Updated as of 4/22/2022 at 2:45 p.m. ET
Rev. Al Sharpton delivered a fiery eulogy for Lyoya. Sharpton’s National Action Network had already pledged to pay for the funeral, which was held open to the public; the family expected up to 1,500 people to attend.
During Sharpton’s eulogy, he called for the Justice Department to investigate Lyoya’s death and condemned the officer’s actions. “...you knew when you grabbed your gun that you didn’t have your Taser. You knew you were using a deadly weapon,” said Sharpton.
Sharpton also noted Lyoya was killed on the 54th anniversary of Martin Luther King Jr.’s assassination in 1968.
More of Sharpton’s remarks from The Detroit News:
“As I went through the day, on my radio show and other places, I talked about how Dr. King had given his life to fight for justice and freedom for people like me,” Sharpton said. “Later that day (I learned) that on that day, 2022, that a young Black man from the Congo was shot and killed here in Grand Rapids. I said, ‘Are you serious?’”
“Is this the Michigan that not long ago where you would not convict men who would kidnap the governor?” Sharpton said. “Now, you’re going to protect the ID of the man who shot someone in the back of the head? Is this Michigan 2022 or Mississippi 1922?”
Sharpton criticized the decision to withhold the name of the Grand Rapids police officer who killed Lyoya as the names of Black men arrested by police circulate all over the news.
Per local reports, members of Congolese community attended to the funeral. Many shaken by the news of Lyoya’s death being he was a Congolese refugee who fled to the states for a safer life. People stood outside the church wearing t-shirts with “Justice for Patrick Lyoya” on the back.
His cousin, Prosper Latunda, shared more about Lyoya’s life during the service.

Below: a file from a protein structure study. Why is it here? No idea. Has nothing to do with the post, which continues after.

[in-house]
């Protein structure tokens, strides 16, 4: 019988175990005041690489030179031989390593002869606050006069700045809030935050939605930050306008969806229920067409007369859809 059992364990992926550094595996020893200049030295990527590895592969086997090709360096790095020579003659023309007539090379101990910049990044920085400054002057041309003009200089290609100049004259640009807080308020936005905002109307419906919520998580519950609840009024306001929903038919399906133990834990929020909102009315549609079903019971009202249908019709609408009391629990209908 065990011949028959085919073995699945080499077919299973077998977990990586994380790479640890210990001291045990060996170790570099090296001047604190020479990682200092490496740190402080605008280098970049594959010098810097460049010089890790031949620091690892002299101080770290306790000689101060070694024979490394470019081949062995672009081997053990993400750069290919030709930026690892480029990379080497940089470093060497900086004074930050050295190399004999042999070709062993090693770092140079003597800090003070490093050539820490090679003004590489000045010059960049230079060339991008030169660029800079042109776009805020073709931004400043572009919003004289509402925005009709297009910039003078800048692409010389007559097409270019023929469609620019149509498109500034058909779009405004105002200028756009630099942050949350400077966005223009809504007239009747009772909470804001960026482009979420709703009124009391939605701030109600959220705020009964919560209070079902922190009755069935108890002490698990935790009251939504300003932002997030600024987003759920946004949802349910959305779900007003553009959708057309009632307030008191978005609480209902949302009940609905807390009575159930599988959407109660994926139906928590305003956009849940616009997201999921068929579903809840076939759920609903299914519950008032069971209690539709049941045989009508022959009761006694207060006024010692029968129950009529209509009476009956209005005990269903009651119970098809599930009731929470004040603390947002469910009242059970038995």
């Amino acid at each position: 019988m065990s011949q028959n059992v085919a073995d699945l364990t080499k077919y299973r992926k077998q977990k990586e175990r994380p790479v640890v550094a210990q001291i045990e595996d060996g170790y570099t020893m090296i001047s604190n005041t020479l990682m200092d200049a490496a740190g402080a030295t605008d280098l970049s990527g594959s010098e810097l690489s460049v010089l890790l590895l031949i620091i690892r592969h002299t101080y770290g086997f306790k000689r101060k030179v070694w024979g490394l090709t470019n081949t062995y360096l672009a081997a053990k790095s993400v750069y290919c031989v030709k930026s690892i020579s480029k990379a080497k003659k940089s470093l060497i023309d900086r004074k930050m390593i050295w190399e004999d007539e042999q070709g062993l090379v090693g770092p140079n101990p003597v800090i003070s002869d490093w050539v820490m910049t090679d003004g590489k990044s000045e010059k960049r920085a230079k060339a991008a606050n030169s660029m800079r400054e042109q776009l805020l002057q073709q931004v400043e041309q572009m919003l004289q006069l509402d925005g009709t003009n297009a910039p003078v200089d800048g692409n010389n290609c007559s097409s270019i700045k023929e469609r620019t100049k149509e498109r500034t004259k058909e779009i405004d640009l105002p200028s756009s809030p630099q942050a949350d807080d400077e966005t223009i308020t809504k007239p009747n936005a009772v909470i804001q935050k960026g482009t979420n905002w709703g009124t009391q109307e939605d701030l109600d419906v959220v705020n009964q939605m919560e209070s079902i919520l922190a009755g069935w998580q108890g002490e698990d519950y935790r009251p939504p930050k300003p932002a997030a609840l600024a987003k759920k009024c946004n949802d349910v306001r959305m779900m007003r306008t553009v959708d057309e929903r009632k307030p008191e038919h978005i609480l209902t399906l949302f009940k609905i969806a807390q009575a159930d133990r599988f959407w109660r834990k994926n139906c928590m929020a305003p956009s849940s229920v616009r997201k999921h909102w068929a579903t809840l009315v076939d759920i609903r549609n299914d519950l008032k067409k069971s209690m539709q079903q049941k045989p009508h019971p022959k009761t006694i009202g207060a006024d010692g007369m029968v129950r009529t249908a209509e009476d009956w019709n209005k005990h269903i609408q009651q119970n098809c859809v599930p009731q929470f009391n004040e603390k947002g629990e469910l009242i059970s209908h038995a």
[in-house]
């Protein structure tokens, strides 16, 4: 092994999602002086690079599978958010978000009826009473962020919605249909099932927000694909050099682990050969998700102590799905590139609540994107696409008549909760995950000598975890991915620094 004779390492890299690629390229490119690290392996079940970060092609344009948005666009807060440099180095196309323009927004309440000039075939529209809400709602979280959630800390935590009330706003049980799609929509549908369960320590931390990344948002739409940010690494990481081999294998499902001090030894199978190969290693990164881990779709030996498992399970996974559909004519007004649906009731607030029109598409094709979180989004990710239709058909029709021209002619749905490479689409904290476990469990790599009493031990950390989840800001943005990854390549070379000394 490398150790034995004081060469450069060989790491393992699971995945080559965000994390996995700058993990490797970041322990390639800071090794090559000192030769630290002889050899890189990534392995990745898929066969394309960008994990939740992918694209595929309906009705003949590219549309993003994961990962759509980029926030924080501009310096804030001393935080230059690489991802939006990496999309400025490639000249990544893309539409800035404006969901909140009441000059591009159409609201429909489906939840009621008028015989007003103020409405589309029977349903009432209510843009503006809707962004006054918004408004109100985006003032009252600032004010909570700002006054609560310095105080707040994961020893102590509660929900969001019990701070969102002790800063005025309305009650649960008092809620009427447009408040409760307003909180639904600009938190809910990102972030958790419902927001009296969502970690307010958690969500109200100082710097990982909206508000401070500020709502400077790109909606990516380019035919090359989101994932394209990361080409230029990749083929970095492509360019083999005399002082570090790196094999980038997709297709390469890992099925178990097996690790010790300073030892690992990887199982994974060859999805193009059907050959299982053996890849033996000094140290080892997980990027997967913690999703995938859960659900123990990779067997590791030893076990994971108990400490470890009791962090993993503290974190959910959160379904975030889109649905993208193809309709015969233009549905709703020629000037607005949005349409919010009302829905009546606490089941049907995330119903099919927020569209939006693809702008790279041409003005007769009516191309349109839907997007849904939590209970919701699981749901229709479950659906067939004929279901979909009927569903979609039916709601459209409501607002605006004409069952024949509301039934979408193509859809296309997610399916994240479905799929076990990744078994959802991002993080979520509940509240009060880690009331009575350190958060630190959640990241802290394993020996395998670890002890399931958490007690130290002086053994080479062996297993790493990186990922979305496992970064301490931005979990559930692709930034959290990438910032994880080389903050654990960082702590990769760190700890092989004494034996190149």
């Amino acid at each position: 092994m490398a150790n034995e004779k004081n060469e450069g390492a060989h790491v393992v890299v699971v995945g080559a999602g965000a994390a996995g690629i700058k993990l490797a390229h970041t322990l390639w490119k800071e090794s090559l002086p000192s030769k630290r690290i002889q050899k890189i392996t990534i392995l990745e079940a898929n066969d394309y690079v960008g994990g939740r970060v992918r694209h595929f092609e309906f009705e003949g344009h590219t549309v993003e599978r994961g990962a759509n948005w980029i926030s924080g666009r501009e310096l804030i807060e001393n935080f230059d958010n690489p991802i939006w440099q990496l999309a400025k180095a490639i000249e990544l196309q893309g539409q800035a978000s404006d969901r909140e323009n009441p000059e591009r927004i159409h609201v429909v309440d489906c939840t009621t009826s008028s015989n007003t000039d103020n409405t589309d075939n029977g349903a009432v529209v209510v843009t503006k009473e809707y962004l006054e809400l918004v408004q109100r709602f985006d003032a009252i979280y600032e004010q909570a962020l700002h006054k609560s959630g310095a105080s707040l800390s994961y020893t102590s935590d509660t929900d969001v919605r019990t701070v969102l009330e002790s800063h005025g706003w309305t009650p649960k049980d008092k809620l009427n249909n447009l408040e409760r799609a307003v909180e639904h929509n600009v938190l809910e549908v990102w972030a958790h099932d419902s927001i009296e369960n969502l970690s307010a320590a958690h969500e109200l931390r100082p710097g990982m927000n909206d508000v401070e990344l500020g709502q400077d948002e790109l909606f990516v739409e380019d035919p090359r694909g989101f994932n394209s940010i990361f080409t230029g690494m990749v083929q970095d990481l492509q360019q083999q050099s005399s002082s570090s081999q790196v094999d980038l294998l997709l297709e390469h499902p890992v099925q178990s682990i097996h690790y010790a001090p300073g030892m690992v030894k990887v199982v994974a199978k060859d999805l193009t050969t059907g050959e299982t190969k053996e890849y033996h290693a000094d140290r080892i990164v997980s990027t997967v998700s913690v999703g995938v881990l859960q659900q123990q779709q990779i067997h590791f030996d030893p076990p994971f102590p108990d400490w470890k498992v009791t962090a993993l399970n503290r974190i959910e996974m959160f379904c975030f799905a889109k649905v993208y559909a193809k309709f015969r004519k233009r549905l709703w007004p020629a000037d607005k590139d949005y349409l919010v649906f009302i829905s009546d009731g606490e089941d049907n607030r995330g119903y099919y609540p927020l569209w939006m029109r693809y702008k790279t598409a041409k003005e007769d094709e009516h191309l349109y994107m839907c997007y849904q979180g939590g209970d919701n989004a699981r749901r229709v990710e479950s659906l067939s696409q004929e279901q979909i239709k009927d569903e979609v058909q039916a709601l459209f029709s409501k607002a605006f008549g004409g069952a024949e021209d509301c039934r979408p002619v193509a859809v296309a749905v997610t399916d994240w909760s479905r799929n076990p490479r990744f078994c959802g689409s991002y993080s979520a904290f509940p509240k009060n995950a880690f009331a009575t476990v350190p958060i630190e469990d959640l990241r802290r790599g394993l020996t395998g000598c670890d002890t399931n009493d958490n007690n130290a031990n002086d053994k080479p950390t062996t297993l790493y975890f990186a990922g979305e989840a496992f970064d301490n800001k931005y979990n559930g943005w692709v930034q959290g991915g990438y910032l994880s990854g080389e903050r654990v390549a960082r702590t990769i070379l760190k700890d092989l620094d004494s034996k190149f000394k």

Read their remarks from Wood TV:
Lyoya was 26 and had two young daughters. He worked two jobs at an automotive parts factory and as a DoorDash driver. Latunda said he was saving money to send to family in the Democratic Republic of the Congo, which Lyoya fled several years ago.
“They just cut his dream,” Lyoya said. “His dream now is gone. Nobody gonna know his dream no more. We’re just gonna talk about it, but nobody gonna do it.”
Latunda said Patrick had a good heart and it hurts to see people judge him. “You can’t judge a person just by looking,” Latunda said.
On April 4, Lyoya was shot and killed by a Grand Rapids police officer during a traffic stop. A struggle ensued between him and the officer leading to him being shot in the back of the head. Michigan State Police say they are investigating the shooting and released the video footage of the moments leading up to the incident.
A witness, Wayne Butler, saw the struggle between the two watching from outside his home. “”I knew it wasn’t gonna end well. If you tussle with a White man with a gun, and you’re Black in America, you end up dead,” said Butler via CNN.
“We saw tears coming from her eyes. She cried the way that we’re crying,” said Patrick’s mother, Dorcas Lyoya, via local news.